Photos: Gabriella Radujko

In an extraordinary performance of “Inuksuit” at the Park Avenue Armory in New York, composer John Luther Adams turned noise into “site-determined” music.  Describing the Armory as an environment like no other, Adams accepted the challenge of scaling a performance, which originally premiered outdoors at the Banff Centre in the Canadian Rockies, for the “pristine emptiness” of the 55,000 square foot Wade Thompson Drill Hall.

Musicians commenced by playing simple instruments, some made of paper or wood, sensitizing the ears of the audience as sandpaper discs were rubbed, conch shells and megaphones blown, whirly tubes twisted, and bullroarers whipped. In sharp contrast to the stationary stone sentinels scattered throughout the Arctic, which are believed to have been used for navigation and for which the work is named, the audience, unencumbered with fixed seating, was free to walk, sit, or lie on the hardwood floor.  Exhibiting interest in the musicians, their eyes tracked them as they slowly walked, instruments in hand, from the hall’s center to hallways and staircases of the first and second floors.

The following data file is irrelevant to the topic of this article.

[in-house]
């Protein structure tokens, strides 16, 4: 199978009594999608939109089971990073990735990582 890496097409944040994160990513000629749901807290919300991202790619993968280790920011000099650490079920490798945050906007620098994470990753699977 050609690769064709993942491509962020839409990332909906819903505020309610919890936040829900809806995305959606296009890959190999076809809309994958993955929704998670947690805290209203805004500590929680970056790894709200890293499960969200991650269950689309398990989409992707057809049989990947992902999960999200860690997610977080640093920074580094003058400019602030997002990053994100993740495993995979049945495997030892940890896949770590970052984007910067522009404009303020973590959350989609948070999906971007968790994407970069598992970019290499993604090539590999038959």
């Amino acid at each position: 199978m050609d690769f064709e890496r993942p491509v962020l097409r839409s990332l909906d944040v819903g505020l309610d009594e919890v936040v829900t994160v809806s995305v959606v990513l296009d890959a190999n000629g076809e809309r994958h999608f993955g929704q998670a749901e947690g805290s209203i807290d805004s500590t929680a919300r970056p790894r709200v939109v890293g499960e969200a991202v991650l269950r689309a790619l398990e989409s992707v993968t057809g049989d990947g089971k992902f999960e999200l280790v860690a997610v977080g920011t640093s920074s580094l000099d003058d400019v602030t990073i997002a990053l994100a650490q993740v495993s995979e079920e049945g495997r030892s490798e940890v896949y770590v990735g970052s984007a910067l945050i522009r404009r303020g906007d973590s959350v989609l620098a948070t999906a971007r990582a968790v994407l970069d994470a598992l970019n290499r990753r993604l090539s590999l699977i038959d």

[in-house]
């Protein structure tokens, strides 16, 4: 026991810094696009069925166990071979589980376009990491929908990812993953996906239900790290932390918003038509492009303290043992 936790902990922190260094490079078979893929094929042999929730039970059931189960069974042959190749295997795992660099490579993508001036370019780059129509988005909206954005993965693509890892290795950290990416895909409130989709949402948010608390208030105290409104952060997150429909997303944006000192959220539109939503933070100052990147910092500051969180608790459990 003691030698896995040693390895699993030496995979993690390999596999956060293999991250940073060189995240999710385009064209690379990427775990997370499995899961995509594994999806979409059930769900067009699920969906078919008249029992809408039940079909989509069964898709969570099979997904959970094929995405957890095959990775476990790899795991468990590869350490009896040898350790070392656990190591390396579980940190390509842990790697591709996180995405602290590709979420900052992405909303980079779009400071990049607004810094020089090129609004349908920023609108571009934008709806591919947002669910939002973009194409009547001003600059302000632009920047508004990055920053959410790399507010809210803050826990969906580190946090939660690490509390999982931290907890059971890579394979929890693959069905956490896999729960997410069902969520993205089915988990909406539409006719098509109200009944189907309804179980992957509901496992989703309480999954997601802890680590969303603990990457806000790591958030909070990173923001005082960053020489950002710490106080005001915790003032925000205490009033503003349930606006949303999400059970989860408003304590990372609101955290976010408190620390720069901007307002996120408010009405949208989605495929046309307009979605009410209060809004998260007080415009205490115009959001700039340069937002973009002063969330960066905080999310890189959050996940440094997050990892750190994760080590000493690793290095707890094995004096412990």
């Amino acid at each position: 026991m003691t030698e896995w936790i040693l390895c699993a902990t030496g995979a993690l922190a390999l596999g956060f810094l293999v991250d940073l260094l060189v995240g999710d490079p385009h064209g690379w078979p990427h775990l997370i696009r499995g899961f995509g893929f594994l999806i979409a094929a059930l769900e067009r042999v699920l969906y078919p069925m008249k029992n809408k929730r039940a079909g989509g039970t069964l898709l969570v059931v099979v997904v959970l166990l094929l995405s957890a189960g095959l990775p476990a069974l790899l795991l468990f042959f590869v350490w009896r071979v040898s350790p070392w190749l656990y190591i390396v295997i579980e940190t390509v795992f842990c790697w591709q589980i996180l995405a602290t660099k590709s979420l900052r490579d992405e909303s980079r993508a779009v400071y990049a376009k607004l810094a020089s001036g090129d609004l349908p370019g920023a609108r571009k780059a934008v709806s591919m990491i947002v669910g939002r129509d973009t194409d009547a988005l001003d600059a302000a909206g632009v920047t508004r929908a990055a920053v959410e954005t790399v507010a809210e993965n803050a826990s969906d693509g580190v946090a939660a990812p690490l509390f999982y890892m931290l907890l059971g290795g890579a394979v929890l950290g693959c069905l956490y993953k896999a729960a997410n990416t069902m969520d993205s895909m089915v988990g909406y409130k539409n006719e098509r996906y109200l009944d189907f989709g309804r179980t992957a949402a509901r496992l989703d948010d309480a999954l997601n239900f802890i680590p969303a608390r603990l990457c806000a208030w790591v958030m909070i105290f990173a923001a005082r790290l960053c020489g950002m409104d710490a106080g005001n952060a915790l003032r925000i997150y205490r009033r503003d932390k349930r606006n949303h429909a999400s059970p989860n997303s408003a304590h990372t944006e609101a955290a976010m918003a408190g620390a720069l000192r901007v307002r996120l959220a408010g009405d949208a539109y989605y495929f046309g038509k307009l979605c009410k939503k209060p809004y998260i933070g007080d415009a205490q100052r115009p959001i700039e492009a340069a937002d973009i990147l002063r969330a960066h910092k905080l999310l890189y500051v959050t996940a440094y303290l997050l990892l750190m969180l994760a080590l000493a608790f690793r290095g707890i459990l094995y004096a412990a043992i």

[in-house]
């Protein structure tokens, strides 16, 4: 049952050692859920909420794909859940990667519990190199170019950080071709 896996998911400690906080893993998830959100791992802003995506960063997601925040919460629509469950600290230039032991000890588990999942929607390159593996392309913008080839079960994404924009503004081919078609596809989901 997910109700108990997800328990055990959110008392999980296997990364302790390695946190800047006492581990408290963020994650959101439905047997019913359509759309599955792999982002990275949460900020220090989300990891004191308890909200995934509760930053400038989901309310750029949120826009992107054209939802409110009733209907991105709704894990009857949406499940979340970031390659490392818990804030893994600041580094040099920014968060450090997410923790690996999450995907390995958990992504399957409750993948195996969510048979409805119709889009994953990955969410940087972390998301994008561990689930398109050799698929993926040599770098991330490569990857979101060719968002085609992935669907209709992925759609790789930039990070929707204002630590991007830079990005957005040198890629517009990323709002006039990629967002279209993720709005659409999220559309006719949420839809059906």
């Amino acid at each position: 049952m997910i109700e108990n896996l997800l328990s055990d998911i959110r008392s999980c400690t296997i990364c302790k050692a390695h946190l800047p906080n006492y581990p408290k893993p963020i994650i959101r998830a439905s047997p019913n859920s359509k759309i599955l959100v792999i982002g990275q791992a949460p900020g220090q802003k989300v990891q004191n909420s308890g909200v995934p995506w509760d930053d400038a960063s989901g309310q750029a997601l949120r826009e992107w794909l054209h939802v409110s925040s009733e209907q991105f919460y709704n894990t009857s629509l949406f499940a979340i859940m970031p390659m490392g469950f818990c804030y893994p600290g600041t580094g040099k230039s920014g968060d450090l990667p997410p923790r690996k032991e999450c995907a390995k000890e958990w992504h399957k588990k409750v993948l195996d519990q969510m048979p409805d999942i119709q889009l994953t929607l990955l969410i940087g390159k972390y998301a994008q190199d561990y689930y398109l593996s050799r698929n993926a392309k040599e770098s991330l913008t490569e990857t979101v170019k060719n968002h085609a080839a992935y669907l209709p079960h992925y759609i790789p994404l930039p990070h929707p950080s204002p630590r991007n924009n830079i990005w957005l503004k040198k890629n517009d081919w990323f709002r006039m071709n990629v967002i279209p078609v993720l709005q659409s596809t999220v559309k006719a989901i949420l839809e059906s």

Over 70 percussionists, similarly scattered throughout the Armory, advanced the performance with thunderous noise – frighteningly strident at times; beating multi-tiered cymbals, tom-toms and tam-tams with increasing intensity, sound rising into the balloon shed, musicians engulfed by an ever moving audience that listened, looked, and learned kinesthetically.

A softened light via clerestories synchronized an approaching dusk with piccolos, glockenspiels and triangles, twinkling as they summoned night. Anticipation of the end of yet another day grew as did recognition of transformation.  Adams had not only found the music “in the armory” but the spirit of communitas as well.